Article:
Put on your Polka dots and broil a few sausages! It’s Casimir Pulaski Day! Who was this Polish American War General and why do we have so many bridges and tunnels named after him? Good questions. Outdated biographies and internet history sites tells us this much:

Born into a wealthy family in Poland in 1747, Casimir Pulaski, as a young man, fought for freedom from Russia in his homeland until 1771, when he was exiled to France. In Paris he met American envoy Benjamin Franklin, who influenced him to help Americans fight for their independence. Washington was so impressed with Pulaski’s abilities during the Battle of Brandywine Creek that he recommended the Continental Congress appoint Pulaski as general of the American cavalry. In 1778, Pulaski organized an independent corps of cavalry and light infantry known as the Pulaski Legion. It is reported that he spent $50,000 of his own money to help train and equip his troops.

"I came here, where freedom is being defended, to serve it, and to live or die for it," wrote Casimir Pulaski to George Washington in a letter in which he offered his military services to America during the Revolutionary War. He proved true to his word. At age 32, his heroic death at the Battle of Savannah on October 11, 1779 was received with sorrow across the land. General Pulaski’s life represents the dedication of countless Americans of Polish and other ethnic origins to the principles of personal liberty and independence, which have always defined the spirit of the United States of America.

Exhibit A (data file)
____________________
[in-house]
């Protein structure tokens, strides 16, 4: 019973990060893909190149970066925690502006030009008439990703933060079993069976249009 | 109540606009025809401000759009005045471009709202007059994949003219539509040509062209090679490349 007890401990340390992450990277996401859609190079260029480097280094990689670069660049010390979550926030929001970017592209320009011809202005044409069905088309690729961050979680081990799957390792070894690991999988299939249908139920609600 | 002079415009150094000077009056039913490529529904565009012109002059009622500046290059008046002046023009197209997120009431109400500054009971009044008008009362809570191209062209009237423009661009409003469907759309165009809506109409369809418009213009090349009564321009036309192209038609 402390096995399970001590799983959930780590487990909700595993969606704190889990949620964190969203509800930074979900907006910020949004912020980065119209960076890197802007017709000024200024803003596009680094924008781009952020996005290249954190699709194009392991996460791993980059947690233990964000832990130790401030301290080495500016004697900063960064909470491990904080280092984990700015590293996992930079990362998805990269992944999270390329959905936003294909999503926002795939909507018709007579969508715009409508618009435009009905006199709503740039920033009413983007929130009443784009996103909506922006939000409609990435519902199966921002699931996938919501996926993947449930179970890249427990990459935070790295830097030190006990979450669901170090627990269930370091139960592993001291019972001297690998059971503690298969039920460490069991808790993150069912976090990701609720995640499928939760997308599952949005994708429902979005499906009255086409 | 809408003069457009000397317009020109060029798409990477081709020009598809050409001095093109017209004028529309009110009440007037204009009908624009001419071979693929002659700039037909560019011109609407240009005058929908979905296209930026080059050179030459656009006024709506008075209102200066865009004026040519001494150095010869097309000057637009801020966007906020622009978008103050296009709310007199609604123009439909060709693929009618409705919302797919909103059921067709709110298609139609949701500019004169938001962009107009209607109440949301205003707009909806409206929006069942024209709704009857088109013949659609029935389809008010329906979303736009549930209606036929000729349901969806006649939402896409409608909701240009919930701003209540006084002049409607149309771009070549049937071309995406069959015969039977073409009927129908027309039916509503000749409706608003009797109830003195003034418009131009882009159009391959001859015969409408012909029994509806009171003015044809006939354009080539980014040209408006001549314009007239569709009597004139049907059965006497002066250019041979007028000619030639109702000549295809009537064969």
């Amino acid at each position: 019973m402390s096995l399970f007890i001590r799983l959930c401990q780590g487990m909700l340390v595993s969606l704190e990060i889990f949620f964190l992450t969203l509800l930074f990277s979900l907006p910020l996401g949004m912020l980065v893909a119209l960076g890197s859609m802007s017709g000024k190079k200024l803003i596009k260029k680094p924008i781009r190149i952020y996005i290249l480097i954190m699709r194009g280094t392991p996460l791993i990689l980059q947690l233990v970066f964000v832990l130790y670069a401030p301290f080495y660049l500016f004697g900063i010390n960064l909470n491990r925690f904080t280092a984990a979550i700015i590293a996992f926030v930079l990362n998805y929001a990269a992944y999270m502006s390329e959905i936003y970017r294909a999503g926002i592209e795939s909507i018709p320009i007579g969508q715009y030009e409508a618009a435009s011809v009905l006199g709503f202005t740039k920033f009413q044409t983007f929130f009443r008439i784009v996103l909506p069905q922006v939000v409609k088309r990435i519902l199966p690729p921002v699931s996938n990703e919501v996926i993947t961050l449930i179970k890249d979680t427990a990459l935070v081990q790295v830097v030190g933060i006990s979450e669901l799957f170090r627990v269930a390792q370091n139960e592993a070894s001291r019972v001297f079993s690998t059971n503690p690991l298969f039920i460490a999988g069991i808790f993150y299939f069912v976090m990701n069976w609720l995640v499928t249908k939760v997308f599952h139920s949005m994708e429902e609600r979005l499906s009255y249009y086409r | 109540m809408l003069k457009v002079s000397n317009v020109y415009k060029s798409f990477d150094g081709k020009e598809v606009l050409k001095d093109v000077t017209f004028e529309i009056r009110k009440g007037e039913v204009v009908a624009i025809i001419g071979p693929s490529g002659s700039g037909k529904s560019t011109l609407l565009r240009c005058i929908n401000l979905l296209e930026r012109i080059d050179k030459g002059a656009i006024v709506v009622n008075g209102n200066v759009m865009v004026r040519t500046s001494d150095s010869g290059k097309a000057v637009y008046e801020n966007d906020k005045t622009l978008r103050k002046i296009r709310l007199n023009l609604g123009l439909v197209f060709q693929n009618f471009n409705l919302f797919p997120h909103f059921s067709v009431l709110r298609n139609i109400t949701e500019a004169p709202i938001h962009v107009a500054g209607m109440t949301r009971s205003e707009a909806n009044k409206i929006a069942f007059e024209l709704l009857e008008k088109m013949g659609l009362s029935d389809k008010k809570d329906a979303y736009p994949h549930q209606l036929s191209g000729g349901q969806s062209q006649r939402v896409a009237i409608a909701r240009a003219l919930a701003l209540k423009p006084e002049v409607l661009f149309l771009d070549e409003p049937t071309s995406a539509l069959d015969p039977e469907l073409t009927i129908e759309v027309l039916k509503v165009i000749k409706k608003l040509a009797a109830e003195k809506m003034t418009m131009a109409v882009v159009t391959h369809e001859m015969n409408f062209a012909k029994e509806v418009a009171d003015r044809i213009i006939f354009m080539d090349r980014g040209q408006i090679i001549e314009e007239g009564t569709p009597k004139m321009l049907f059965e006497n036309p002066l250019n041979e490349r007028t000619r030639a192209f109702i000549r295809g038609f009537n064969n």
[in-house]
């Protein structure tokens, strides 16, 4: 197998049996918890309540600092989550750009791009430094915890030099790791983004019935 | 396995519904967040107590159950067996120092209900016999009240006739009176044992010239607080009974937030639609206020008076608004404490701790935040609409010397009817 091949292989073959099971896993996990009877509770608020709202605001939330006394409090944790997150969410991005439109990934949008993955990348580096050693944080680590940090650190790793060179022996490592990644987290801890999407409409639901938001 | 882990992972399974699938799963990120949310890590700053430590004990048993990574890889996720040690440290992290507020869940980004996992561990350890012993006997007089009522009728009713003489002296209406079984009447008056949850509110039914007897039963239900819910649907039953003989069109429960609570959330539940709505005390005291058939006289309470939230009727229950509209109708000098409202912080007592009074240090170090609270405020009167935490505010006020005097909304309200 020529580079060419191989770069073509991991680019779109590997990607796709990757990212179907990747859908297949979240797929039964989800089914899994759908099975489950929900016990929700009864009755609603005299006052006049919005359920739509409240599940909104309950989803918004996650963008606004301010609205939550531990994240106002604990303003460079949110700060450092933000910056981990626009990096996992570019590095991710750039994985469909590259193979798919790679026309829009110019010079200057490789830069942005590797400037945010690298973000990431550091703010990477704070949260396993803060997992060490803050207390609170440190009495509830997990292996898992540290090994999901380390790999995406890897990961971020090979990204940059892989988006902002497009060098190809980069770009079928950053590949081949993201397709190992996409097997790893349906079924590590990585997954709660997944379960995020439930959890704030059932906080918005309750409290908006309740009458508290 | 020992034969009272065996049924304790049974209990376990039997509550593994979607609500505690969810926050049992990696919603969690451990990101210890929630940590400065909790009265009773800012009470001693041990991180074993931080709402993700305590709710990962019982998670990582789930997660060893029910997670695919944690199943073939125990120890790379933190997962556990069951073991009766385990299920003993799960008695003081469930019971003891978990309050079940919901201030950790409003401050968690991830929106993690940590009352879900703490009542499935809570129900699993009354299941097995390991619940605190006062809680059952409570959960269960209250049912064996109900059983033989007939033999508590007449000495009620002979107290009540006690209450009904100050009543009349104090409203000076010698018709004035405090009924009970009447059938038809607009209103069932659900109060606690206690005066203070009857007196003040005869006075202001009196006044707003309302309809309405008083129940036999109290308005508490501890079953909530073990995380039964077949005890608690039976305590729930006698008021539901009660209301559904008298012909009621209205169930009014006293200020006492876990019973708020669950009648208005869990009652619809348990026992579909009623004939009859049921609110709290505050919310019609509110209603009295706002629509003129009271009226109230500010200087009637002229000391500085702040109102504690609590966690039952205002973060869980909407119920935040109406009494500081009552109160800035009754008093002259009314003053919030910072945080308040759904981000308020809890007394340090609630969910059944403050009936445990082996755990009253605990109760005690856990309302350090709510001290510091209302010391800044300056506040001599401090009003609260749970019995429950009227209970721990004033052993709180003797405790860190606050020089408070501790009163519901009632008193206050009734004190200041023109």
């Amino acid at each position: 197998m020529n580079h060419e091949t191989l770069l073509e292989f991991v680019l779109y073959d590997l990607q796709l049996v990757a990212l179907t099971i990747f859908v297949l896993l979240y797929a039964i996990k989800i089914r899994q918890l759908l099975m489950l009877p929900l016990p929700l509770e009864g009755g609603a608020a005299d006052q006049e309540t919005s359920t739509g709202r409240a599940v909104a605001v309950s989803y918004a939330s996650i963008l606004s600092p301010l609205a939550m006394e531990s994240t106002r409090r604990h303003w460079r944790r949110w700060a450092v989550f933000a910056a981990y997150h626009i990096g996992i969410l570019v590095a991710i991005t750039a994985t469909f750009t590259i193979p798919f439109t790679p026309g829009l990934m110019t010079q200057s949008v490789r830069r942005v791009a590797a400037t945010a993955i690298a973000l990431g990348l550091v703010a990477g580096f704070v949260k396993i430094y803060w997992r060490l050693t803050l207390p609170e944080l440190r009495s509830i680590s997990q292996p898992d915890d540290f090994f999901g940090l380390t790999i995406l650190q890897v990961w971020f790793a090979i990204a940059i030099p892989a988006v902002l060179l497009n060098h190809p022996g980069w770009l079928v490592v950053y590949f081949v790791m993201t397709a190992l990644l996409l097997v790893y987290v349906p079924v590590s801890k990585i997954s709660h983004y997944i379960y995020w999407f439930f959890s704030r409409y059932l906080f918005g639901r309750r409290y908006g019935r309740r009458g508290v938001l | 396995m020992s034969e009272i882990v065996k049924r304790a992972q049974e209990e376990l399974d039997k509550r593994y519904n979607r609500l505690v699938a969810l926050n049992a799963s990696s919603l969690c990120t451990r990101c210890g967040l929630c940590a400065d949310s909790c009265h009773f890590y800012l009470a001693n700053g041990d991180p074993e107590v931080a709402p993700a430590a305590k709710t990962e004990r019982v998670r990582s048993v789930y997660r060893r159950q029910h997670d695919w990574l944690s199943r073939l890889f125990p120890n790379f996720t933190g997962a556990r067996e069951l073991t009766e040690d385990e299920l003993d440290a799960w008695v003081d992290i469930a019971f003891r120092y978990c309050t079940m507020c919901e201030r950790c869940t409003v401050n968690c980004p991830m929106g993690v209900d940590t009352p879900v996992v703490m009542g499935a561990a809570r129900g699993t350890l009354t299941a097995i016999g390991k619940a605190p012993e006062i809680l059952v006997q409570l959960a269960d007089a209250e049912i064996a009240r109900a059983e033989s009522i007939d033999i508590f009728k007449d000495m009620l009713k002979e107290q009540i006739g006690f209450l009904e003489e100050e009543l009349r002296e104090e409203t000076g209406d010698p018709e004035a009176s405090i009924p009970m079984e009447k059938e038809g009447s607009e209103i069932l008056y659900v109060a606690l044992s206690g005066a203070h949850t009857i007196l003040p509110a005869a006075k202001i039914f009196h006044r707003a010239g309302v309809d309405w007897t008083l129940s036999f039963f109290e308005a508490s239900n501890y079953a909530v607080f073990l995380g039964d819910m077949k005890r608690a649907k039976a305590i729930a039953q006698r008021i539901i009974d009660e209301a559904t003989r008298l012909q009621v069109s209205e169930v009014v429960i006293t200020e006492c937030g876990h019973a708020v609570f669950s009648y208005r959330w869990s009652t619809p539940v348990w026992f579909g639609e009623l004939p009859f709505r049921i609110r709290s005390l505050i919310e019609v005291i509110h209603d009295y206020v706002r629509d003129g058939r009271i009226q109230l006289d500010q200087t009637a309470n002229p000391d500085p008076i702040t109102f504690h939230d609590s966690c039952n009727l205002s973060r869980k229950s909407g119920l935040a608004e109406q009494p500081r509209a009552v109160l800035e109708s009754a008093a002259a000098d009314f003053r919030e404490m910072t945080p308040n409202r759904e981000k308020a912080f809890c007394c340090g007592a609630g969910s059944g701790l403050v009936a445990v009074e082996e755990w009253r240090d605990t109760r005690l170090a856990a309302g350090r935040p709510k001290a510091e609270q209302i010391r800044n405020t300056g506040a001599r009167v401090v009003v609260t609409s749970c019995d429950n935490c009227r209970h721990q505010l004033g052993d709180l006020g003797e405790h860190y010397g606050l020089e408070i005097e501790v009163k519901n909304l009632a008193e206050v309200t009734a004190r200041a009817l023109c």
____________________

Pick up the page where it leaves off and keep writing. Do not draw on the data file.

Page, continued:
Amen, brother!

Fast Fact: Illinois is the only state to officially recognize Casimir Pulaski Day, which falls on the first Monday of March. School is out!

In celebration, we’ve decided to post an early home demo of the song “Casimir Pulaski Day,” from Sufjan’s Illinois album, with clumsy banjo and slightly different lyrics. Q. What does the speaker consider doing “when your father found out what we did that night?" A. Pulling his hair and kicking him in the face! Woah. We’re not condoling violence in any way. But perhaps Casimir Pulakski, a remarkable fighter, would approve.

[Sufjan Stevens, "Casimir Pulaski Day" Demo (MP3)]